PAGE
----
With time, that status difference has eroded, corresponding to the economic fortunes of the groups. Although the Mandé arrived in many of their present locations as raiders or traders, they gradually adapted to their regions. In the 21st century, most work either as settled agriculturalists or nomadic fishermen. Some are skilled as blacksmiths, cattle herders, and griots or bards.
Fadenya or “father-childness” is a word used by Mandé peoples, originally to describe the tensions between half-brothers with the same father and different mothers. The concept of fadenya has been stretched and is often used to describe the political and social dynamism of the Mandé world. Fadenya is often discussed in contrast to badenya, or mother-childness.
The Mandé culture is carried by oral histories, particularly the Epic of Sundiata. Teaching centers known as kumayoro teach the oral histories and techniques under keepers of tradition known as nyamankala. These nyamankala form an important part of Mandé culture due to their role in preserving oral tradition. Kela school, the most notable, is vital in perpetuating oral tradition. Because of their strong work, the versions of the Sundiata epic tend to be fairly similar. The Kela version is considered the official one, and the epic is performed every seven years. The Kela version includes a written document called a tariku. This intersection of written and oral history is unique to Mandé culture.
The epic is typically performed in two ways: one is intended for teaching or rehearsing, and the other is more official, intended to convey the important information to a large audience. Part of the teaching performance involves the presentation of gifts from clans involved in the epic. The official version can use a musical instrument; it does not allow audience interruptions. Different Mandé clans play different instruments in their performances of the epic.
The Kandasi also started a school for oral history.
Mandé literature includes the Epic of Sundiata, an epic poem recounting the rise of Sundiata Keita, the founder of the Mali Empire. Ethnomusicologist Eric Charry notes that these tales "for a vast body of oral and written literature" ranging from Ibn Khaldun's 14th-century Arabic-language account to French colonial anthologies collecting local oral histories to modern recordings, transcriptions, translations, and performance. Tarikh al-Fattash and Tarikh al-Sudan are two important Timbuktu chronicles. By the late 1990s, there were reportedly 64 published versions of the Epic of Sunjata. Although traditionally attributed to Mahmud Kati, Tarikh al-Fattash was written by at least three different authors. Among the Mandé, griots are a group, traditionally a specialized caste who are bards, storytellers, and oral historians.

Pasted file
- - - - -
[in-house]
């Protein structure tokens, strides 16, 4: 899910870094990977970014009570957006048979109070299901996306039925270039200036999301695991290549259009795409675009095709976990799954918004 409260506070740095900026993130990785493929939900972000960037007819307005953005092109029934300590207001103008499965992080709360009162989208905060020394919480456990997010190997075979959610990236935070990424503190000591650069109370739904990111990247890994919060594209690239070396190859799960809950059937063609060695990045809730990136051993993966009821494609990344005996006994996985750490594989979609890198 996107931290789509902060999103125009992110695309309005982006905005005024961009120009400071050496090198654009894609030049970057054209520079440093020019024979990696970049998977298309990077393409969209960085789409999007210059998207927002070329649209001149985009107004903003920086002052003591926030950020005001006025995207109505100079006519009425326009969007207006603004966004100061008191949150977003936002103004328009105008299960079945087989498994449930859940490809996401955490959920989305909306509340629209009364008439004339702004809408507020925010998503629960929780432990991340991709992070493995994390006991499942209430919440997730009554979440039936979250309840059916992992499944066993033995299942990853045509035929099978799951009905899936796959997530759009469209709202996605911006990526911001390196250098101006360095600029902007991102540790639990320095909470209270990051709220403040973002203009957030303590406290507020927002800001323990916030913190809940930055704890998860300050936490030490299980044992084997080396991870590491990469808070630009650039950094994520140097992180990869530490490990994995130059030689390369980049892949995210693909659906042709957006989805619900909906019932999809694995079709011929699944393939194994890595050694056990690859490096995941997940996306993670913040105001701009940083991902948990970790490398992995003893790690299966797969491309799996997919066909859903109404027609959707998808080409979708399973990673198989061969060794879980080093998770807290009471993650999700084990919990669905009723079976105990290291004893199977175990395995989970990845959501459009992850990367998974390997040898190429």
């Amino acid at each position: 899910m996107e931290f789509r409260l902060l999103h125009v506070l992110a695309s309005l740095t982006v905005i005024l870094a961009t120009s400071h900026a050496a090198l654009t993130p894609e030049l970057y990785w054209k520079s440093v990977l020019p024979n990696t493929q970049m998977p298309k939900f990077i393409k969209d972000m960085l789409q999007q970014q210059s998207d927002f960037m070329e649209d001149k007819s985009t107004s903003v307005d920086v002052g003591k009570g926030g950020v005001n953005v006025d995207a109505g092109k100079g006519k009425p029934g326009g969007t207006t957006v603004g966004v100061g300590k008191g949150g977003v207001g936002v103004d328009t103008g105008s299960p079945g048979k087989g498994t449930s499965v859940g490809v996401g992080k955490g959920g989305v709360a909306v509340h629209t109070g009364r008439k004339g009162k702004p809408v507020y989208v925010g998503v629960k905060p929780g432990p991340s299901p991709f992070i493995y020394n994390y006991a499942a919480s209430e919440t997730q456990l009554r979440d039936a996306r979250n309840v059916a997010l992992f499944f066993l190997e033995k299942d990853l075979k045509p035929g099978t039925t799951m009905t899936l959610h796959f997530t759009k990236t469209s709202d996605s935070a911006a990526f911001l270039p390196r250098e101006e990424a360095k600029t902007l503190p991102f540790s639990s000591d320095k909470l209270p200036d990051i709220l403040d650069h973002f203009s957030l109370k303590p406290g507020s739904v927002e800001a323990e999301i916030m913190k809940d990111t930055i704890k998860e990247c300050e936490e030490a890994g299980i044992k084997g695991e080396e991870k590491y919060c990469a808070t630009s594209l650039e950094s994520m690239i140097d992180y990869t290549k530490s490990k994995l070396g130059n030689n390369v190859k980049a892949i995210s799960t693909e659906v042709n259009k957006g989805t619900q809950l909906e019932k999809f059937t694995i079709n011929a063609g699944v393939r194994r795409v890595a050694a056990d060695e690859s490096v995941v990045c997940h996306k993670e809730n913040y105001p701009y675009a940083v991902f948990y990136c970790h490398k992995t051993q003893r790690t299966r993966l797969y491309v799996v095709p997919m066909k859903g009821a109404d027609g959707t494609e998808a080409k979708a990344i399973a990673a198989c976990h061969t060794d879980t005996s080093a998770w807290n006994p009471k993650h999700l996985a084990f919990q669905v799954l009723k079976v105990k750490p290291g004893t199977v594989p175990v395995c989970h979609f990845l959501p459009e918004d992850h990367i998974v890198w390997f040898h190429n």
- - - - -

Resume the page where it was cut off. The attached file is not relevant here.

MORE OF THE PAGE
Most of the Mandé groups in the westernmost part of West Africa have been predominantly Muslim since as early as the 13th century. Others, such as the Bambara, converted to Islam as late as the 19th century. Muslim Manden also hold traditional beliefs, such as in the rituals of initiation groups like Chiwara, and Dwo, and beliefs in the power of Juju. Many smaller Manden groups, such as the Bobo, retain pre-Islamic belief systems in their entirety.
According to oral histories, the Mandé, in particular the Soninke, contributed through trade and settlement to the Islamization of non-Mandé Gur groups at the edge of the Sahel in West Africa.
Much Mandé art is in the form of jewelry and carvings. The masks associated with the fraternal and sorority associations of the Marka and the Mendé are probably the best-known, and finely crafted in the region. The Mandé also produce beautifully woven fabrics which are popular throughout western Africa. They also create gold and silver necklaces, bracelets, armlets, and earrings.
The bells on the necklaces are of the type believed to be heard by spirits, ringing in both worlds, that of the ancestors and the living. Mandé hunters often wear a single bell, which can be easily silenced when stealth is necessary. Women, on the other hand, often wear multiple bells, representative of concepts of community, since the bells ring harmoniously together.
The best known traditional Mandé music is played on the kora, a stringed instrument with 21 or more strings. It is performed by families of musicians known as Jeliw (sing. Jeli), or in French as griots. The kora is a unique harp-lute with a notched wooden bridge. It is arguably the most complex chordophone of Africa.
The N'goni is the ancestor of the modern banjo, and is also played by jelis.
Griots are professional bards in northern West Africa, keepers of their great oral epic traditions and history. They are trusted and powerful advisors of Mandé leaders. Among the most celebrated of these today are Toumani Diabate, Mamadou Diabate, and Kandia Kouyaté.